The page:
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Syllabus In Christian Education

This syllabus outlines the various elements of a course entitled "Christian Education" from Dr. King's experience at Crozer Theological Seminary.

Letter from Rev. Milton Reid to MLK

Tuesday, January 28, 1964

Rev. Milton Reid invites Dr. King to Petersburg, Virginia to be the speaker at the 190th Anniversary of the First Baptist Church. Rev. Reid mentions to Dr. King that the church holds historical significance because meetings about abolishing slavery were held at the church by Nat Turner and John Brown. Reid asks Dr. King to suggest another speaker if he is unable to accept the invitation.

Letter from MLK to Miss Read

In this handwritten draft letter, Dr. King expresses his appreciation for Miss Read's "interest in and support of our work and the American Negroes [sic] struggle for freedom and dignity."

Statement from MLK Regarding Albany Movement

Wednesday, August 1, 1962

While serving a forty-five day sentence alongside Ralph D. Abernathy, Dr. King releases a statement expressing his appreciation for President Kennedy's support of the Albany Movement.

Scientific Method (Wieman)

Dr. King quotes Henry Nelson Wieman's "Religious Experience and Scientific Method." He used this quote in his doctoral dissertation, "A Comparison of the Conceptions of God in the Thinking of Paul Tillich and Henry Nelson Wieman."

Letter from MLK to George T. Raymond of the Chester, Pennsylvania NAACP

Wednesday, February 13, 1963

Dr. King declines the Chester Branch of the NAACP's invitation to attend its celebration of the 100th anniversary of the Emancipation Proclamation.

Order of Contingents In April Parade in New York

This document lists the parade order for an anti-Vietnam war demonstration in New York. It also lists official slogans and regulations concerning the use of signs and placards.

Letter from James H. MacDonald to MLK

Friday, June 16, 1967

James MacDonald asks Dr. King to send a statement regarding his personal struggles to assist with the sermon MacDonald will deliver to his congregation. MacDonald also seeks advice on how to integrate his church.

An Open Letter to Congress from John H. Murphy III

Thursday, November 9, 1967

John H. Murphy III, president of the National Newspaper Publishers Association, urges Congress to pass the Anti-poverty Bill, because voting down the bill would be "cruel and inhumane."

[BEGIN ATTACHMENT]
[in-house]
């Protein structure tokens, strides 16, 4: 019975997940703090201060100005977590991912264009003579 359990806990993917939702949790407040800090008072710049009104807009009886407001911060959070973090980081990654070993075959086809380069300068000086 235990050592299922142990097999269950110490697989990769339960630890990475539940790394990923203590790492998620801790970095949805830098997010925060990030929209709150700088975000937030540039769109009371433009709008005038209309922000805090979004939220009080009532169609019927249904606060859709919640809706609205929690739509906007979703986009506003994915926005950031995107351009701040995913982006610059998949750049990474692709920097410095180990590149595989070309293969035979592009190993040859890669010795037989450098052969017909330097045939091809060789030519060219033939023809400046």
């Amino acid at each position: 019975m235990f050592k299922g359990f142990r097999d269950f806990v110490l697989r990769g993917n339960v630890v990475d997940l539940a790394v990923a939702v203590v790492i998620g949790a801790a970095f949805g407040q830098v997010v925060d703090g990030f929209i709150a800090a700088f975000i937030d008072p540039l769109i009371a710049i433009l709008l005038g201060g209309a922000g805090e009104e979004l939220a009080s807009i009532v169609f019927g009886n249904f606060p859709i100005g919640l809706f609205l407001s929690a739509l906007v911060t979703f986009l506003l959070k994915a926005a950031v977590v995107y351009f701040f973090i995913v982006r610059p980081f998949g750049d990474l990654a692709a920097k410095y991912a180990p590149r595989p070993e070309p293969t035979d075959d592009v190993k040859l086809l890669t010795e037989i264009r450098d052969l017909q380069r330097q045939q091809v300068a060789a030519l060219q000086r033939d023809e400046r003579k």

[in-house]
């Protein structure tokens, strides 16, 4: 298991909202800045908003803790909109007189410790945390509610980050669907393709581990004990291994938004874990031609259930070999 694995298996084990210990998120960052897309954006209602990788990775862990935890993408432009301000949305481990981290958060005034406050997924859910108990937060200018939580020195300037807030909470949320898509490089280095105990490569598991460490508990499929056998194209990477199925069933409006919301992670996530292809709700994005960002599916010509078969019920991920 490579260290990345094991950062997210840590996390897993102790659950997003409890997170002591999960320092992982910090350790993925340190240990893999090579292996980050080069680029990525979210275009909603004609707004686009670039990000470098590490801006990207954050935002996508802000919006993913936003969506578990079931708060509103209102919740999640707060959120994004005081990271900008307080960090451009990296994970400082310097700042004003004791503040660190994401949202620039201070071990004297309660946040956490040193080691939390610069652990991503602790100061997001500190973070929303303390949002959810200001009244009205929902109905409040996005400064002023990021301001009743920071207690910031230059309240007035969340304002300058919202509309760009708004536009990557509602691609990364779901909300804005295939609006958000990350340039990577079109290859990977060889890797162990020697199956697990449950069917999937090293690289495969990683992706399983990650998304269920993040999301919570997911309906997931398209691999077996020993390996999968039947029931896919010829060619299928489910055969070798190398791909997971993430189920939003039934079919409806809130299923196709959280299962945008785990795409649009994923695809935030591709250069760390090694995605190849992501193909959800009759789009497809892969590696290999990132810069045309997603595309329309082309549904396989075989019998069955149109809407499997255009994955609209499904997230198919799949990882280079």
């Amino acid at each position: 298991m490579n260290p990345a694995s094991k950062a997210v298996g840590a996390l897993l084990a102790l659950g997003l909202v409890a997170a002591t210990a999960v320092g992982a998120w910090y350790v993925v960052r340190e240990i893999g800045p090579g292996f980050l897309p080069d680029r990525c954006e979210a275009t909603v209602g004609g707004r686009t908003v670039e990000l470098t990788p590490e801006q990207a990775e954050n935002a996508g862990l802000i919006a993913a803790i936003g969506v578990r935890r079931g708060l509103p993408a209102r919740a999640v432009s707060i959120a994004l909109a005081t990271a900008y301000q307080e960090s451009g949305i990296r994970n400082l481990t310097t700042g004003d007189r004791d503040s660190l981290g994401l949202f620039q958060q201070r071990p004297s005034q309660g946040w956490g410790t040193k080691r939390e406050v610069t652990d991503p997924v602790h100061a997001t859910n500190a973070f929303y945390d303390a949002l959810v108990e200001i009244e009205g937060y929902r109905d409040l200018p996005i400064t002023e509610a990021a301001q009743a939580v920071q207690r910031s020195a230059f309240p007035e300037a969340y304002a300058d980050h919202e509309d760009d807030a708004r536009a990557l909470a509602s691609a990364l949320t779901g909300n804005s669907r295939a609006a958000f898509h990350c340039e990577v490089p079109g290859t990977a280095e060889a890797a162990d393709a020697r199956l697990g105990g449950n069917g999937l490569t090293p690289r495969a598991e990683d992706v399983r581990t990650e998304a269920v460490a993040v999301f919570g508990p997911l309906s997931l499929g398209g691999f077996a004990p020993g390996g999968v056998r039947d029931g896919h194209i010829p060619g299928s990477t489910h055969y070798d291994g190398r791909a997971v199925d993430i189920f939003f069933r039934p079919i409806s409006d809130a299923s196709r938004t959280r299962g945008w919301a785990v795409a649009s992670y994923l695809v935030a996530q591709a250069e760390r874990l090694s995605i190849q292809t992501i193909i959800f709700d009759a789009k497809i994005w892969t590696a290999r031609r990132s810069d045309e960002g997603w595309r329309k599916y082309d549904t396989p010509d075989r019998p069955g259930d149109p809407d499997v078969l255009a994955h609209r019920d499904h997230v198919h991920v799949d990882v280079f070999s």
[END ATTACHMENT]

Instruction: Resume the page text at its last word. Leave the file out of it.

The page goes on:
Letter to MLK Regarding Swedish Record Sales

Monday, April 25, 1966

Chris Folcker follows up with Dr. King regarding sales figures and payments related to the sale of a recording in Sweden.

Letter from William M. Grayson to MLK

Tuesday, January 30, 1962

William M. Grayson, the President of the local NAACP chapter in West Virginia, requests the help of Dr. King to assist the organization in gaining more members. Grayson asks that Dr. King provide a schedule and availability for when he could possibly provide aid.

Letter from Carole A. Burnett to MLK

Sunday, June 18, 1967

Mrs. Burnett informs Dr. King that her and her husband's financial support of the SCLC is suspended due to Dr. King's support of the Spring Mobilization and Vietnam Summer program. Though the Burnetts support the peace movement, they feel these two groups "present Hanoi's view of the Vietnam war."

Letter from Frank Sullivan to MLK

Friday, March 24, 1967

In this letter, the president of the Philadelphia Federation of Teachers, Mr. Sullivan, informs Dr. King that the organization will look to donate to the S.C.L.C.

Letter from J. Smith to MLK

Thursday, November 19, 1964

J. Smith states that Dr. King is a hypocrite who will be punished by God. Smith believes Dr. King to be a Communist agitator who is undeserving of the Nobel Peace Prize. Smith concludes by warning Dr. King to cease his movement or he will be plagued with death just like John F. Kennedy.

Volunteers Serving Program

This report highlights the voluntary efforts of programs serving for social justice along with numerous SCLC contributions.

Letter from David E. McGuire to All Members of First Westminster Presbyterian Church

Wednesday, April 10, 1968

The Session of the First Westminster Presbyterian Church, Yonkers, NY urges a "write-in" campaign to federal, state, or municipal legislators requesting action in the areas of open housing, equal employment opportunities and civil rights.

Eulogy for Robert W. Spike